Dealing with new concerns from record fuel, food prices

by Mike Ferlazzo, DCW staff

This article was originally published in the October 2008 issue of Drum Corps World (Volume 37, Number 7).

The hottest topic on Drum Corps International’s 2008 summer tour had little to do with the competition, or new uniforms, or even The Cadets’ further exploration of amplified narration. There were more important things for corps to discuss, like how to afford making it home.

A weakened economy, coupled with record high fuel and food prices, not only pushed corps’ touring budgets to the brink, they broke the bank for some. More than one Open Class corps had to trim their tour schedule and pull out of some shows just to make it through the summer financially.

“We had to make the decision to fold the corps and not march — not come out at all this year — which was really hard for us to decide after we won the DCI Division III Championship last year,” said Memphis Sound Executive Director Pam Opie. “So I had promised the kids that we would be on the road and that we would come out. That’s what we did, but we had to cut back on the tour twice before we got out on the road.”

“Well, sometimes you’ve got to make decisions through the season that are difficult, but are best for the organization’s long-term success,” said Revolution Executive Director John Rodriguez. “We had to make some of those decisions this year. They probably weren’t the most popular decisions, but moving forward we knew that it was the best situation for the organization for our longevity’s sake.”

Opie called her corps’ debt “astronomical”. Rodriguez said his corps’ was “manageable”. But Memphis Sound and Revolution — which both went on to make DCI’s Open Class Finals — were hardly alone when it came to red ledgers this summer.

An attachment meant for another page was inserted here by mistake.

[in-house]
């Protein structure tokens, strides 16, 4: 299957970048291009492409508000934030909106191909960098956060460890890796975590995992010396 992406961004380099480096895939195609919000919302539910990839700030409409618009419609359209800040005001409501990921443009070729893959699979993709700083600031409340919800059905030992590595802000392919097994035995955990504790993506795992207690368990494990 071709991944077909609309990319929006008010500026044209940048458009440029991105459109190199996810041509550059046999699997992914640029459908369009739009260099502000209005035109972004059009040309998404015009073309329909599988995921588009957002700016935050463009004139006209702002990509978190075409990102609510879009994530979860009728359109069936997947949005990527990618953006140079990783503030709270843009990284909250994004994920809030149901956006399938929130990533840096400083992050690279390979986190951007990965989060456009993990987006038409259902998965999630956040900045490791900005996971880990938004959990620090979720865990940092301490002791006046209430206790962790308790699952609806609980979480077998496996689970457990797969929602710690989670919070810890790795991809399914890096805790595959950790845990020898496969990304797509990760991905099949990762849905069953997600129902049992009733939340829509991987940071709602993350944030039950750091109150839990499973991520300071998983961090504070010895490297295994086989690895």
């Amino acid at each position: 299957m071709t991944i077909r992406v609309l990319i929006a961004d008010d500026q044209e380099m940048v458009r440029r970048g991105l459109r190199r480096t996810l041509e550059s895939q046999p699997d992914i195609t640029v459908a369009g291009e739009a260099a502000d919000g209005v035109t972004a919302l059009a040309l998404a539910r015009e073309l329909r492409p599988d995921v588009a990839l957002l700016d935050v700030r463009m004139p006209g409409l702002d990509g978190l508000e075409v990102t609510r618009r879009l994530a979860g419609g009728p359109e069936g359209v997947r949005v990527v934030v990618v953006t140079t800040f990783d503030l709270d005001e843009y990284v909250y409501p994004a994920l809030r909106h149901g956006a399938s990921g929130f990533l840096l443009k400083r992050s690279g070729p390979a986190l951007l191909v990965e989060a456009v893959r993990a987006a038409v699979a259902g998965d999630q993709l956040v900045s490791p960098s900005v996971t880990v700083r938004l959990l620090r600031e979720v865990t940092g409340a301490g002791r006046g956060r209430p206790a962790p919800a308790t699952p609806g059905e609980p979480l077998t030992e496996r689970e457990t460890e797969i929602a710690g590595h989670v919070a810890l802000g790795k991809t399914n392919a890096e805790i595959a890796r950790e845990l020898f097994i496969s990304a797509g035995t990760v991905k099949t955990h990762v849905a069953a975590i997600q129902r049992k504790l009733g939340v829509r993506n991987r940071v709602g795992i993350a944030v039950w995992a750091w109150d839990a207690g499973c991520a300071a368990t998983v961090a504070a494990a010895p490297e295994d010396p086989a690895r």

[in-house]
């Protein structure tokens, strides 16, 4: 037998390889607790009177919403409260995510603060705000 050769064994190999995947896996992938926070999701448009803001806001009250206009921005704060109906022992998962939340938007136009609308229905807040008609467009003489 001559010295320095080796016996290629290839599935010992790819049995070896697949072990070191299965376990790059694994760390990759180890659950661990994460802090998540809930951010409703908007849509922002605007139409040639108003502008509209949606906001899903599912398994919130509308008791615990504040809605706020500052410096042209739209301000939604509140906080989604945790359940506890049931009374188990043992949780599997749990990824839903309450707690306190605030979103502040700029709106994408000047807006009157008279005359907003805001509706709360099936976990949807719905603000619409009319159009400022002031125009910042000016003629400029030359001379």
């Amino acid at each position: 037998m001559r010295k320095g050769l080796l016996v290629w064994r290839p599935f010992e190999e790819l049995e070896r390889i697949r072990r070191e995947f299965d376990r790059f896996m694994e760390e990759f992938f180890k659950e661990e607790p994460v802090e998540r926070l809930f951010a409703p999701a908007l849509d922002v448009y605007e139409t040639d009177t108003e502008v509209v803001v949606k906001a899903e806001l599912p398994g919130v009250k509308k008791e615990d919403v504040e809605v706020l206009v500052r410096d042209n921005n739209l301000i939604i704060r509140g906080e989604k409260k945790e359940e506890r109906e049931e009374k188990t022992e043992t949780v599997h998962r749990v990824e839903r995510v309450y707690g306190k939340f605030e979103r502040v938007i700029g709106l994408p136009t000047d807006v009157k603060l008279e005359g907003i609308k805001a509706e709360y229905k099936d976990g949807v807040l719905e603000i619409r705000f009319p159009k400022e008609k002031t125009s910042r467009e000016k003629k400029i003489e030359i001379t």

“We’re a little scared, but we have a whole band operation that keeps our organization together. But if you don’t have another source of income and you’re running a drum corps right now, I think as you’re driving home, you’ve got to be petrified,” said George Hopkins, director of The Cadets. “And I’m sure these guys [management from other corps] — in fact I know because we’ve talked — have huge credit card bills. I don’t know what they’re going to do. And we don’t know.

“We, the directors, never meet in the summer, and we’ve met three times, but they haven’t gone very well,” he said. “We’re very opinionated people and we tend to not agree on much. We haven’t come on an answer yet.”

Fans were also feeling the gas crunch in their decision to drive to shows, which now are more than 100 miles away, on average, according to DCI’s marketing data from last season. That may have contributed to some smaller-than-projected attendance at some of the early-season shows.

The ones who did attend weren’t just talking about the corps and their shows. They were also concerned about what the future holds for their beloved activity. Some wondered aloud which corps we may lose after this expensive summer from an already shrinking roster of corps. They even talked about the financial future of DCI, which had to deal with a projected $250,000 shortfall back in May before the tour even began.

“There’s a lot of distress out there and we’re all going to go home and assess where we’re at,” said DCI Executive Director Dan Acheson following World Class Finals. “And the Board of Directors of Drum Corps International have already been engaged throughout the summer looking at the business model, looking at the touring model and trying to make some decisions that can continue to provide these great nights for the performers, as well as for the audience.

“Our challenges are ahead of us,” he said. “But you know what? With the kind of desire that fans have to keep this activity going, and the passion that the performers have, there’s no   question it’s going to be around for a long time.”